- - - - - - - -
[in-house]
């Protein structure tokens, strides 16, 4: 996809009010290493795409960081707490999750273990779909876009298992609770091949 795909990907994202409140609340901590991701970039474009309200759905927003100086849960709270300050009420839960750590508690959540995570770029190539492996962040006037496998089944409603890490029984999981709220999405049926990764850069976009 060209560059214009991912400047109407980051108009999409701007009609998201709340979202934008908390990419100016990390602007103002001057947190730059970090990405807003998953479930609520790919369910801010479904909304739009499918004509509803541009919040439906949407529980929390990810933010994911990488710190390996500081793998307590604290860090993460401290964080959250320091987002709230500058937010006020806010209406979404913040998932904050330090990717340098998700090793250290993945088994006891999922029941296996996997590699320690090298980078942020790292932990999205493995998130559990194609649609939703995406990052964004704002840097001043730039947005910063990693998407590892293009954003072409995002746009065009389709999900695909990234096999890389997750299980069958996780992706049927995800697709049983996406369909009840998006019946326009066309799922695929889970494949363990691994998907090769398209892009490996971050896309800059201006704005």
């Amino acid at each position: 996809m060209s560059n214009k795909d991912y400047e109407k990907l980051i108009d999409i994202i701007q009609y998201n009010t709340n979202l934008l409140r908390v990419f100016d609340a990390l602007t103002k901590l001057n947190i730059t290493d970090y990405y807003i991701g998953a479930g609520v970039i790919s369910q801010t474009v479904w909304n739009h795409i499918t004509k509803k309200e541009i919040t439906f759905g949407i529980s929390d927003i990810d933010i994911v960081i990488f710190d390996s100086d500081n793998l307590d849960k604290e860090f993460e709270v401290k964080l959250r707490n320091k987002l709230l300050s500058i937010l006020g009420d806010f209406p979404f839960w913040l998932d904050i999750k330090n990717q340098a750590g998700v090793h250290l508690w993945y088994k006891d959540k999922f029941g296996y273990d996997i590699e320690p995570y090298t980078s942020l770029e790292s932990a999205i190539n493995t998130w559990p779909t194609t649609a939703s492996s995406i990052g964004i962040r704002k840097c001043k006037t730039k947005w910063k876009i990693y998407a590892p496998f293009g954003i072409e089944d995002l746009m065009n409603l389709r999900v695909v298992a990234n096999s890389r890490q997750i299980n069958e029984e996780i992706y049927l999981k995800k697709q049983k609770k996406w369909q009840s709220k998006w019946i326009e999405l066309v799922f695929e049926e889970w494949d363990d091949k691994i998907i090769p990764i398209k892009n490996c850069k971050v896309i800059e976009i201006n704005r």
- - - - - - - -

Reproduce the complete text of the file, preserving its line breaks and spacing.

[in-house]
């Protein structure tokens, strides 16, 4: 996809009010290493795409960081707490999750273990779909876009298992609770091949 795909990907994202409140609340901590991701970039474009309200759905927003100086849960709270300050009420839960750590508690959540995570770029190539492996962040006037496998089944409603890490029984999981709220999405049926990764850069976009 060209560059214009991912400047109407980051108009999409701007009609998201709340979202934008908390990419100016990390602007103002001057947190730059970090990405807003998953479930609520790919369910801010479904909304739009499918004509509803541009919040439906949407529980929390990810933010994911990488710190390996500081793998307590604290860090993460401290964080959250320091987002709230500058937010006020806010209406979404913040998932904050330090990717340098998700090793250290993945088994006891999922029941296996996997590699320690090298980078942020790292932990999205493995998130559990194609649609939703995406990052964004704002840097001043730039947005910063990693998407590892293009954003072409995002746009065009389709999900695909990234096999890389997750299980069958996780992706049927995800697709049983996406369909009840998006019946326009066309799922695929889970494949363990691994998907090769398209892009490996971050896309800059201006704005």
């Amino acid at each position: 996809m060209s560059n214009k795909d991912y400047e109407k990907l980051i108009d999409i994202i701007q009609y998201n009010t709340n979202l934008l409140r908390v990419f100016d609340a990390l602007t103002k901590l001057n947190i730059t290493d970090y990405y807003i991701g998953a479930g609520v970039i790919s369910q801010t474009v479904w909304n739009h795409i499918t004509k509803k309200e541009i919040t439906f759905g949407i529980s929390d927003i990810d933010i994911v960081i990488f710190d390996s100086d500081n793998l307590d849960k604290e860090f993460e709270v401290k964080l959250r707490n320091k987002l709230l300050s500058i937010l006020g009420d806010f209406p979404f839960w913040l998932d904050i999750k330090n990717q340098a750590g998700v090793h250290l508690w993945y088994k006891d959540k999922f029941g296996y273990d996997i590699e320690p995570y090298t980078s942020l770029e790292s932990a999205i190539n493995t998130w559990p779909t194609t649609a939703s492996s995406i990052g964004i962040r704002k840097c001043k006037t730039k947005w910063k876009i990693y998407a590892p496998f293009g954003i072409e089944d995002l746009m065009n409603l389709r999900v695909v298992a990234n096999s890389r890490q997750i299980n069958e029984e996780i992706y049927l999981k995800k697709q049983k609770k996406w369909q009840s709220k998006w019946i326009e999405l066309v799922f695929e049926e889970w494949d363990d091949k691994i998907i090769p990764i398209k892009n490996c850069k971050v896309i800059e976009i201006n704005r």